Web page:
A radical Muslim cleric claims Army psychiatrist Maj. Nidal Hasan asked him about killing American soldiers nearly a year before Hasan allegedly shot to death 13 fellow soldiers at Fort Hood.
In an interview Wednesday with the Arabic-language news network Al-Jazeera, Anwar al-Awlaki, considered a key recruiter for al-Qaida, said Hasan asked him in a December 2008 e-mail "whether killing American soldiers and officers is lawful or not" under Islamic law.
However, a Yemeni air raid on Thursday may have killed the preacher along with the top two leaders of al-Qaida's regional branch, a Yemeni security official said.
"Anwar al-Awlaki is suspected to be dead," the official said of the cleric who was on the run in Yemen, where he was on the government's most-wanted list of terrorist suspects.
In the interview, Al-Awlaki then appears to taunt U.S. intelligence and security, saying, "I wonder where were the American security forces that one day claimed they can read the numbers of any license plate, anywhere in the world, from space."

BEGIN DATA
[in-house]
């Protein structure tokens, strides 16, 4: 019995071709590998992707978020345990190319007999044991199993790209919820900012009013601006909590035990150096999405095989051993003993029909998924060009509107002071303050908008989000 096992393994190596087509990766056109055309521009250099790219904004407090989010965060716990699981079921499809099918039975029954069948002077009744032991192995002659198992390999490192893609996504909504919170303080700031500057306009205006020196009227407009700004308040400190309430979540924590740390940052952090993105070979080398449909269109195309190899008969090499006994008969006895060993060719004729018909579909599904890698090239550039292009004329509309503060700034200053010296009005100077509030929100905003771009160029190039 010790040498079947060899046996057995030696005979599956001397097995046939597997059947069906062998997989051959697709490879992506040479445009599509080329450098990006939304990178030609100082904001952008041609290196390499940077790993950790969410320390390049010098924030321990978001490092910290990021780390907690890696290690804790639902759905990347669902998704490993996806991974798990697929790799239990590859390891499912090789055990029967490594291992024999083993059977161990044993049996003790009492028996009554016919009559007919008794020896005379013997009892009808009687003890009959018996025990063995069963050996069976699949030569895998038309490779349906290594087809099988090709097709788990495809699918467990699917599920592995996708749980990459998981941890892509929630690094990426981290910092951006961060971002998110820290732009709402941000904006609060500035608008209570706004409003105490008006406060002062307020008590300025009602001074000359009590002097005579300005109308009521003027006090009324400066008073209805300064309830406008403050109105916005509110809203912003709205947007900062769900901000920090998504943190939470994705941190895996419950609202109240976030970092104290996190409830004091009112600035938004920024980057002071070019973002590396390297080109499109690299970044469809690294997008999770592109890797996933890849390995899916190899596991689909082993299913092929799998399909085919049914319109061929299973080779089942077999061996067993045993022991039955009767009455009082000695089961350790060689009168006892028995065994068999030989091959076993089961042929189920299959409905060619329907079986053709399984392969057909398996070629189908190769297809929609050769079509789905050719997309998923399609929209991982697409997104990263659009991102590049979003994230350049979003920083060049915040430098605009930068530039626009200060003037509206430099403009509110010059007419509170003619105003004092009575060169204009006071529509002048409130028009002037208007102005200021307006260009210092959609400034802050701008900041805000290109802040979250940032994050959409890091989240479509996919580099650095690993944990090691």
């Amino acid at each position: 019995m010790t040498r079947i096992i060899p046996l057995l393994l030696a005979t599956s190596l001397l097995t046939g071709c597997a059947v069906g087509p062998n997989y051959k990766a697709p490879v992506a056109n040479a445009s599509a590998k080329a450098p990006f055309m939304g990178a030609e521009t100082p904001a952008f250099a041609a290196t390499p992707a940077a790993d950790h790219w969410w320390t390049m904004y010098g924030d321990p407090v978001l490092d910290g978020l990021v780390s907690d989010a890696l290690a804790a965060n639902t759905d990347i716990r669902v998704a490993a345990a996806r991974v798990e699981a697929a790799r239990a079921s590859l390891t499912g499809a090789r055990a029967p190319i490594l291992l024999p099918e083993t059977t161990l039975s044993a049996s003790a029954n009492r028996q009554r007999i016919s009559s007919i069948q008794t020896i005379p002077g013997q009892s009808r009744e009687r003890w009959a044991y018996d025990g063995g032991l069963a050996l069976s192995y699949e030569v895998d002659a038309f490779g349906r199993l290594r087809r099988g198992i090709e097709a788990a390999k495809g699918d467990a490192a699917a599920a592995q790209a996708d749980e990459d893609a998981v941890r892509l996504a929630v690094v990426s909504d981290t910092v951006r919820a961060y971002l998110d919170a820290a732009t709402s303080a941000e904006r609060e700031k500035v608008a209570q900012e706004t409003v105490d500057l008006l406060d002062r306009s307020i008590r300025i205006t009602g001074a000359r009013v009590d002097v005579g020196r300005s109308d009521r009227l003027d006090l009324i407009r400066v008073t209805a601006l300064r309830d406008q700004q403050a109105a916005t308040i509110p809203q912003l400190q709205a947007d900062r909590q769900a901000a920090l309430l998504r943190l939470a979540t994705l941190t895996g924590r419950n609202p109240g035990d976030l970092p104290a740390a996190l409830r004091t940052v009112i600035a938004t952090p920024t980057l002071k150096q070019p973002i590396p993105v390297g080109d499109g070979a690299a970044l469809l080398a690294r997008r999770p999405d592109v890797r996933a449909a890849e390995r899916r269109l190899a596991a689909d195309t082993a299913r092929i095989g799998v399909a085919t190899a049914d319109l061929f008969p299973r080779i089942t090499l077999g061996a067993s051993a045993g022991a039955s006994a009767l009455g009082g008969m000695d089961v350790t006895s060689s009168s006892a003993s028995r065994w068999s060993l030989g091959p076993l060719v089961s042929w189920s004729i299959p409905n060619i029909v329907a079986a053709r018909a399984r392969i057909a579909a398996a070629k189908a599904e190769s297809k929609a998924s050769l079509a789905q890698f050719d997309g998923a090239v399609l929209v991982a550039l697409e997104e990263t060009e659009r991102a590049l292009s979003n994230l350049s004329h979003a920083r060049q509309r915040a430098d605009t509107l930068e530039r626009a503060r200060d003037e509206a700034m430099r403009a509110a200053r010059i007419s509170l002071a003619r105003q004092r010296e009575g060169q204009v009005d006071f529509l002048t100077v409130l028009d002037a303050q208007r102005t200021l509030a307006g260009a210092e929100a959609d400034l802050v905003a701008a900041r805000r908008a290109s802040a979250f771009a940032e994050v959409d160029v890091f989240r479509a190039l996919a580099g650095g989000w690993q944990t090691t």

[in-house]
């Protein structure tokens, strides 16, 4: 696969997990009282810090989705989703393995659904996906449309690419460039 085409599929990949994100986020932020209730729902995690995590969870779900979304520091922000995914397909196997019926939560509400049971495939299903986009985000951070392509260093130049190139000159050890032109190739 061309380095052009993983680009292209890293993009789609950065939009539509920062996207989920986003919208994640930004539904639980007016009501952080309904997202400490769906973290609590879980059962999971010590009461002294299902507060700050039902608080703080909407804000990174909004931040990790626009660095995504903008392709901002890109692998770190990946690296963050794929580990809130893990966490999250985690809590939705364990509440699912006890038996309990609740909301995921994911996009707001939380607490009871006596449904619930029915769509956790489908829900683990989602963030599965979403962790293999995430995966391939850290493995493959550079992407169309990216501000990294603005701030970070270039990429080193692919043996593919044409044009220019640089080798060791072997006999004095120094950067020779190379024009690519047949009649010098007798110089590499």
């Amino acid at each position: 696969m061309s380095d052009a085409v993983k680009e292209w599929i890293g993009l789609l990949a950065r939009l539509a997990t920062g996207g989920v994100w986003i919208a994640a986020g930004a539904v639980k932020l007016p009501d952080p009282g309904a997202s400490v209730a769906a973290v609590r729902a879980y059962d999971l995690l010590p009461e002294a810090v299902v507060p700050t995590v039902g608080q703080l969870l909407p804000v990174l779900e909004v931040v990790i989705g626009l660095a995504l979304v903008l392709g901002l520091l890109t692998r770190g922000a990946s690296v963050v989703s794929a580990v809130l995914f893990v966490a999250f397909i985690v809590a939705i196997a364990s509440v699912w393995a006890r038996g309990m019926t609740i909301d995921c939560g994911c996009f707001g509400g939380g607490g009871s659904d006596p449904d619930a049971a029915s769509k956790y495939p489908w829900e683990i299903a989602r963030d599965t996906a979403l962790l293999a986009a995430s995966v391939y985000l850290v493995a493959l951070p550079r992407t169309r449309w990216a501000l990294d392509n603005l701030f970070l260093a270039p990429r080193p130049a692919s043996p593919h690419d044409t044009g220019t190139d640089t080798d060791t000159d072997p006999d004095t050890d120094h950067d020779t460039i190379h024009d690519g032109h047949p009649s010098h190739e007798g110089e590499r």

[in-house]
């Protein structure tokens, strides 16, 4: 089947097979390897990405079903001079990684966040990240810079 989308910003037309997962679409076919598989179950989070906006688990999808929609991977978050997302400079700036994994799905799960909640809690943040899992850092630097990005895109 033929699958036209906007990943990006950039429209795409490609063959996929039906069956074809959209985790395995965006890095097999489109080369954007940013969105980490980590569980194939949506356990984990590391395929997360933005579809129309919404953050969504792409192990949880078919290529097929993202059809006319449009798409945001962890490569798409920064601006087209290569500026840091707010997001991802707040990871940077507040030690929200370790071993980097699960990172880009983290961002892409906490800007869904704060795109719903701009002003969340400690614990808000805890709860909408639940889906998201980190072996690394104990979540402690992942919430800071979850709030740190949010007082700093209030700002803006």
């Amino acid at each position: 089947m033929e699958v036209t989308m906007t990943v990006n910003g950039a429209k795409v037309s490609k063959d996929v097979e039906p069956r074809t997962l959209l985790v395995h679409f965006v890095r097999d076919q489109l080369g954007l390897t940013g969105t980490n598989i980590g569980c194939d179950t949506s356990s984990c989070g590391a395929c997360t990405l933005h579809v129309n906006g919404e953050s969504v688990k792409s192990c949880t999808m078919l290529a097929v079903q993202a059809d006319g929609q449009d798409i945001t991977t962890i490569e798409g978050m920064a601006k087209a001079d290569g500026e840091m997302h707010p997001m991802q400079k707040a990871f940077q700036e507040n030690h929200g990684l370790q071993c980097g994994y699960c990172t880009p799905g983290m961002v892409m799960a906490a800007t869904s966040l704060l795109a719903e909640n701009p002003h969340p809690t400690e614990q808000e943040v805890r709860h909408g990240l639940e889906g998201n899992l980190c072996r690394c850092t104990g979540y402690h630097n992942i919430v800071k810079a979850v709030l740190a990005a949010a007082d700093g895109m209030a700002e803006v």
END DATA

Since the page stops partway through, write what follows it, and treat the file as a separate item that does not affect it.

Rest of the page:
He also said he first met Hasan about nine years ago when he was imam at an Islamic center in Washington, D.C.
An English translation of the interview was provided by Evan Kohlmann, a terrorism analyst for NBC News.
Al-Awlaki is a New Mexico native who graduated from Colorado State University in Fort Collins, Colo., in 1994 with a bachelor's degree in civil engineering. In 2002, he moved to Yemen, where he is at large.
Al-Awlaki's claim would contradict statements by the FBI, which determined that discussions in intercepted e-mails between Hasan and al-Awlaki were mostly about research being conducted by Hasan and philosophical. Based on that, the FBI said, a Joint Terrorism Task Force determined Hasan "was not involved in terrorist activities or terrorist planning" and chose not to launch an investigation of Hasan.
In the Al-Jazeera interview, Awlaki denies any claims that he recruited or worked with Hasan for the Fort Hood attack. "I did not recruit Nidal Hasan, but America did with its crimes and injustice, and this is what America does not want to admit."
Hasan, a Muslim Army psychiatrist, faces 13 counts of premeditated murder and 32 counts of attempted premeditated murder in connection with the Nov. 5 shooting attack at the Texas military facility. He remains under guard at a San Antonio military hospital, where he is paralyzed from the waist down due to injuries suffered in the attack.